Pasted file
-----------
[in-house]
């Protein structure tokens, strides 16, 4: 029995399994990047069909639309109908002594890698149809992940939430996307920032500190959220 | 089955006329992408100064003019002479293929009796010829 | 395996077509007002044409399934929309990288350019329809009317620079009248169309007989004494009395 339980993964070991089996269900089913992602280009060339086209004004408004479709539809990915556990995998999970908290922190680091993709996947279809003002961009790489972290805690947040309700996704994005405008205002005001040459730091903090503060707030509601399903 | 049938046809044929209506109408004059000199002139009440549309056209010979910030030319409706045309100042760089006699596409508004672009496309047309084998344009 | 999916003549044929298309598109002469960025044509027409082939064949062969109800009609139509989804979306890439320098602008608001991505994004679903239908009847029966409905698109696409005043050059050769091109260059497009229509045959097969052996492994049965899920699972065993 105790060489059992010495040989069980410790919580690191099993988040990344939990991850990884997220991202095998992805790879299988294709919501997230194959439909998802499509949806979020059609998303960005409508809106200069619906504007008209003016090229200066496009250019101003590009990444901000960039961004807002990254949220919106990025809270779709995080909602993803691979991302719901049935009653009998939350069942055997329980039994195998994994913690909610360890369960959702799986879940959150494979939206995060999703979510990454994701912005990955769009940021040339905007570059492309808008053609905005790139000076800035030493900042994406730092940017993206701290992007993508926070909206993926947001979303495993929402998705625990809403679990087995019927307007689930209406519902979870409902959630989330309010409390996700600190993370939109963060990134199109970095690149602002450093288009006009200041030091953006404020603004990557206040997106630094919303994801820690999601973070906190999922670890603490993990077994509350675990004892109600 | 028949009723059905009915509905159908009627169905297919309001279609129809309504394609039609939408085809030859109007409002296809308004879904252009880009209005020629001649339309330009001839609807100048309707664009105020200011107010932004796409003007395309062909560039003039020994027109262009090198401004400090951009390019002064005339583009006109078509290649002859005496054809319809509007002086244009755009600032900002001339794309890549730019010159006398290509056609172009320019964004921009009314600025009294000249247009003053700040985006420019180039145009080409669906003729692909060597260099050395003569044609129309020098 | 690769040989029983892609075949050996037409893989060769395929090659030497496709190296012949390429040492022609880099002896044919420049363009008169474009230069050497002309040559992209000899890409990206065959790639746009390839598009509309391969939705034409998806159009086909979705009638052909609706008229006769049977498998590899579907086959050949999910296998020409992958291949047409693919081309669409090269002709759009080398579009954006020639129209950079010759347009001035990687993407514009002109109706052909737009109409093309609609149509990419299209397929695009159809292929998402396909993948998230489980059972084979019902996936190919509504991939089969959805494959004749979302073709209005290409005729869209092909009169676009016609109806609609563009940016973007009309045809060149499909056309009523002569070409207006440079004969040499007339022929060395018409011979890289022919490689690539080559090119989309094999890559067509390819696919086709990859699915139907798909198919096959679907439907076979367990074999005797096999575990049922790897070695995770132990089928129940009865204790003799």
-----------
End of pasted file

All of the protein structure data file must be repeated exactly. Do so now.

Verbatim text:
[in-house]
């Protein structure tokens, strides 16, 4: 029995399994990047069909639309109908002594890698149809992940939430996307920032500190959220 | 089955006329992408100064003019002479293929009796010829 | 395996077509007002044409399934929309990288350019329809009317620079009248169309007989004494009395 339980993964070991089996269900089913992602280009060339086209004004408004479709539809990915556990995998999970908290922190680091993709996947279809003002961009790489972290805690947040309700996704994005405008205002005001040459730091903090503060707030509601399903 | 049938046809044929209506109408004059000199002139009440549309056209010979910030030319409706045309100042760089006699596409508004672009496309047309084998344009 | 999916003549044929298309598109002469960025044509027409082939064949062969109800009609139509989804979306890439320098602008608001991505994004679903239908009847029966409905698109696409005043050059050769091109260059497009229509045959097969052996492994049965899920699972065993 105790060489059992010495040989069980410790919580690191099993988040990344939990991850990884997220991202095998992805790879299988294709919501997230194959439909998802499509949806979020059609998303960005409508809106200069619906504007008209003016090229200066496009250019101003590009990444901000960039961004807002990254949220919106990025809270779709995080909602993803691979991302719901049935009653009998939350069942055997329980039994195998994994913690909610360890369960959702799986879940959150494979939206995060999703979510990454994701912005990955769009940021040339905007570059492309808008053609905005790139000076800035030493900042994406730092940017993206701290992007993508926070909206993926947001979303495993929402998705625990809403679990087995019927307007689930209406519902979870409902959630989330309010409390996700600190993370939109963060990134199109970095690149602002450093288009006009200041030091953006404020603004990557206040997106630094919303994801820690999601973070906190999922670890603490993990077994509350675990004892109600 | 028949009723059905009915509905159908009627169905297919309001279609129809309504394609039609939408085809030859109007409002296809308004879904252009880009209005020629001649339309330009001839609807100048309707664009105020200011107010932004796409003007395309062909560039003039020994027109262009090198401004400090951009390019002064005339583009006109078509290649002859005496054809319809509007002086244009755009600032900002001339794309890549730019010159006398290509056609172009320019964004921009009314600025009294000249247009003053700040985006420019180039145009080409669906003729692909060597260099050395003569044609129309020098 | 690769040989029983892609075949050996037409893989060769395929090659030497496709190296012949390429040492022609880099002896044919420049363009008169474009230069050497002309040559992209000899890409990206065959790639746009390839598009509309391969939705034409998806159009086909979705009638052909609706008229006769049977498998590899579907086959050949999910296998020409992958291949047409693919081309669409090269002709759009080398579009954006020639129209950079010759347009001035990687993407514009002109109706052909737009109409093309609609149509990419299209397929695009159809292929998402396909993948998230489980059972084979019902996936190919509504991939089969959805494959004749979302073709209005290409005729869209092909009169676009016609109806609609563009940016973007009309045809060149499909056309009523002569070409207006440079004969040499007339022929060395018409011979890289022919490689690539080559090119989309094999890559067509390819696919086709990859699915139907798909198919096959679907439907076979367990074999005797096999575990049922790897070695995770132990089928129940009865204790003799």